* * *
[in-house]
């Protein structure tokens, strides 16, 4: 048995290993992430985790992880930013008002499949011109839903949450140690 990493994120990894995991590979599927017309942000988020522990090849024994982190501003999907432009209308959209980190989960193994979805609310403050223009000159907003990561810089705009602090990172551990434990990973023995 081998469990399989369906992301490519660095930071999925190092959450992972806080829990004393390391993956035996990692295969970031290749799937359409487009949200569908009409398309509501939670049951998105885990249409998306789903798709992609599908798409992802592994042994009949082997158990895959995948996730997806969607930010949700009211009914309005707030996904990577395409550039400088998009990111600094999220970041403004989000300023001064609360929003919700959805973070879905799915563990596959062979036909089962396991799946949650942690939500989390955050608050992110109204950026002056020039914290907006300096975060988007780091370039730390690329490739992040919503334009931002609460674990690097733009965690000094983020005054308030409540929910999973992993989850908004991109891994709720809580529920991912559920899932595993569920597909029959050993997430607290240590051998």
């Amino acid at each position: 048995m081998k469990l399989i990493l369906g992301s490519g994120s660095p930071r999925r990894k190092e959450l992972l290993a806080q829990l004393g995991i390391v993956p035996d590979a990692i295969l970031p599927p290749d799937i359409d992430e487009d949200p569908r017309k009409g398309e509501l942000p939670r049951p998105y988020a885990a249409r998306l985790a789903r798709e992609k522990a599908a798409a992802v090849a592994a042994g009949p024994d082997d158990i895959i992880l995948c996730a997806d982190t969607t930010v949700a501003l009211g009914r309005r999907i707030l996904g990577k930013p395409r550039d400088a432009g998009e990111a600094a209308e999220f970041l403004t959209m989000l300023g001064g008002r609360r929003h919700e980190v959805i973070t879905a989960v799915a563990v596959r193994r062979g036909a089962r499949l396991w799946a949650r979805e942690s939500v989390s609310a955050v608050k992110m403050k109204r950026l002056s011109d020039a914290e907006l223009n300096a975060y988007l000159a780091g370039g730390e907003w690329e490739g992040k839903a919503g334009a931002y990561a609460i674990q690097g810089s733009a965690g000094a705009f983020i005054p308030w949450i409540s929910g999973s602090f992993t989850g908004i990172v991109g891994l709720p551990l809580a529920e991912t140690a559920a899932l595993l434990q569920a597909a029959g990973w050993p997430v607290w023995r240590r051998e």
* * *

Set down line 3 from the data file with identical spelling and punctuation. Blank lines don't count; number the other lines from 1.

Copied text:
């Amino acid at each position: 048995m081998k469990l399989i990493l369906g992301s490519g994120s660095p930071r999925r990894k190092e959450l992972l290993a806080q829990l004393g995991i390391v993956p035996d590979a990692i295969l970031p599927p290749d799937i359409d992430e487009d949200p569908r017309k009409g398309e509501l942000p939670r049951p998105y988020a885990a249409r998306l985790a789903r798709e992609k522990a599908a798409a992802v090849a592994a042994g009949p024994d082997d158990i895959i992880l995948c996730a997806d982190t969607t930010v949700a501003l009211g009914r309005r999907i707030l996904g990577k930013p395409r550039d400088a432009g998009e990111a600094a209308e999220f970041l403004t959209m989000l300023g001064g008002r609360r929003h919700e980190v959805i973070t879905a989960v799915a563990v596959r193994r062979g036909a089962r499949l396991w799946a949650r979805e942690s939500v989390s609310a955050v608050k992110m403050k109204r950026l002056s011109d020039a914290e907006l223009n300096a975060y988007l000159a780091g370039g730390e907003w690329e490739g992040k839903a919503g334009a931002y990561a609460i674990q690097g810089s733009a965690g000094a705009f983020i005054p308030w949450i409540s929910g999973s602090f992993t989850g908004i990172v991109g891994l709720p551990l809580a529920e991912t140690a559920a899932l595993l434990q569920a597909a029959g990973w050993p997430v607290w023995r240590r051998e």